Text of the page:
Before each NATO meeting, Secretary-General Jens Stoltenberg sends out a letter to all member states. Prior to NATO’s summit in London this month, the letter addressed one member state in particular: France. France’s President Emmanuel Macron has repeatedly criticized NATO and thereby undermined the alliance’s credibility that is crucial for its survival and peace.
What Stoltenberg Wrote In His Last Letter
With the words of the Secretary-General, NATO is outlining current issues, but also provide expected sticking points for the globally recognized meeting of the political leadership of NATO. Moreover, Stoltenberg writes about achievements in defense spending and calls for a clear commitment to the obligation to assist among the partners.
One sentence from his latest letter was particularly noteworthy, however. In it, Stoltenberg warns that given the challenges in the world, it was imperative to maintain a common and unified approach. Even though Stoltenberg did not mention him by name, the wording, aimed at Macron. It is his solo efforts towards Russia that Stoltenberg and the European NATO partners continue to be increasingly disturbed and, above all, seriously concerned about, particularly regarding the alliance’s eastern European NATO partners.
Macron’s NATO Missteps
In August, Macron had already offended the NATO partners by unilaterally initiating a new approach towards Russia. This approach entailed inviting President Putin to France for face-to-face talks, just days prior to the G7 summit. The relevance here: Ever since Russia annexed Crimea, Russia has been out of the summit that used to be the G8.
However, Macron did not stop there. Shortly after the G-7 summit, he then sent a delegation to Moscow, who conducted talks about the potential for new Franco-Russian security cooperation. The latter, in particular, was an affront to NATO, which had allowed relations to cool down significantly after the Crimea events.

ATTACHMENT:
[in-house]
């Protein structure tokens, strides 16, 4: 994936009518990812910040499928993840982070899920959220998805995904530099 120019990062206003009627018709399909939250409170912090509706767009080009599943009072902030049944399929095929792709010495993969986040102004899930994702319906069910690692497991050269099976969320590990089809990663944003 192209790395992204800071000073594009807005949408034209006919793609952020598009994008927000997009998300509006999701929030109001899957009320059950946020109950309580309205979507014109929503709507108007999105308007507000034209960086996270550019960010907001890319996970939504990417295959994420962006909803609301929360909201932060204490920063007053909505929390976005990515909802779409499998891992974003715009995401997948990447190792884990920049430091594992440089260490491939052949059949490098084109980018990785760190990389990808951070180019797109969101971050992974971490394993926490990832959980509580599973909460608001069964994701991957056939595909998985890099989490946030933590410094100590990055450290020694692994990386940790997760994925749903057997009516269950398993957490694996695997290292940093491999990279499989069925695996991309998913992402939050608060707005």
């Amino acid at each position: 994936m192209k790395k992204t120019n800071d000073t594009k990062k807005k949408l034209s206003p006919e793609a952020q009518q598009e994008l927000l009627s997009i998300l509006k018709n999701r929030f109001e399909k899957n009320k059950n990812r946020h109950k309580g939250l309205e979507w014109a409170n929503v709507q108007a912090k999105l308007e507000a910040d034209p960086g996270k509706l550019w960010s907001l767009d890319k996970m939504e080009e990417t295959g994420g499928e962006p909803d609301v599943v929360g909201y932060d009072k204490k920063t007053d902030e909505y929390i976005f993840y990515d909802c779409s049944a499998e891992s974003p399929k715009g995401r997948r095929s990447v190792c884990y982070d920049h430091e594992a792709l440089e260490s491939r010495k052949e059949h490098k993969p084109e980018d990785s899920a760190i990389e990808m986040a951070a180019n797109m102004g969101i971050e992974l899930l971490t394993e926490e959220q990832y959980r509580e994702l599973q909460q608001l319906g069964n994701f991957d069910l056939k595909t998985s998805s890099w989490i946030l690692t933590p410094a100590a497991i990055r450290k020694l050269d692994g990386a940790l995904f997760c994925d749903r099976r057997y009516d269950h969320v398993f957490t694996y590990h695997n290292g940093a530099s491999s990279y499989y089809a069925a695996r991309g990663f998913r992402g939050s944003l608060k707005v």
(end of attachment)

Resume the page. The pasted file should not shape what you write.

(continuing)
The situation escalated again shortly before the NATO summit in London. At the end of October, Macron wrote a letter to Putin saying that a moratorium on medium-range weapons in Europe, as proposed by Moscow, was worth “being carefully examined.” For Stoltenberg, it was another slap in the face, since he had already rejected Putin’s offer for the whole of NATO at the end of September.
The fact that Macron suddenly sought to talk about Putin’s proposal for a moratorium caused major issues in Brussels. A prerequisite for any conversation with Moscow—which all members had sworn to—was verifiable destruction of the Russian missile arsenal. Macron’s offer, however, nullified that demand within a second, leaving Russia with significant leverage.
Unity Is Central To NATO’s Strength
However, there is a much more significant issue with Macron’s unilateral attempts that have made NATO appear weak and without any coherent vision. Macron has indirectly challenged questions regarding the alliance’s unity. This unity is what makes NATO works as it relies on the concept – and likely illusion – that under Article 5, all member states would conduct collective defense. The question must nevertheless be asked: does anyone honestly believe that the USA, France, or Great Britain would risk nuclear annihilation in a war with Russia to defend Norway or any other country in close proximity to Moscow?
One has to understand that NATO’s priority does not lie in the alliance itself, but rather in the deterrent it continues to display. And that is precisely where the problem with Macron’s statements lies. The illusion of deterrence is not only weakened by unilateral advances such as Macron’s or US President Donald Trump’s—who once blatantly and openly questioned Article 5—but is severely damaged every time non-members and adversaries see chinks in the alliance’s armor. NATO’s survival, and indeed the survival of Eastern European members, can only be secured if the illusion of collective defense and decision-making is maintained.
The world witnessed how it works in practice during the Cold War. Both President Dwight Eisenhower and President John F. Kennedy explicitly expressed that if West Berlin were attacked, the US would retaliate. However, in reality, it remains hard to believe that the US would have triggered the MAD (mutually-assured destruction) doctrine to defend a German city. Nevertheless, this uncertainty is exactly what sustains the NATO illusion. It’s an illusion that has kept the peace between the West and the East for seven decades, the longest time without war between the major powers in modern history.
Macron should not risk the latter in his attempt to become Europe’s new chief negotiator.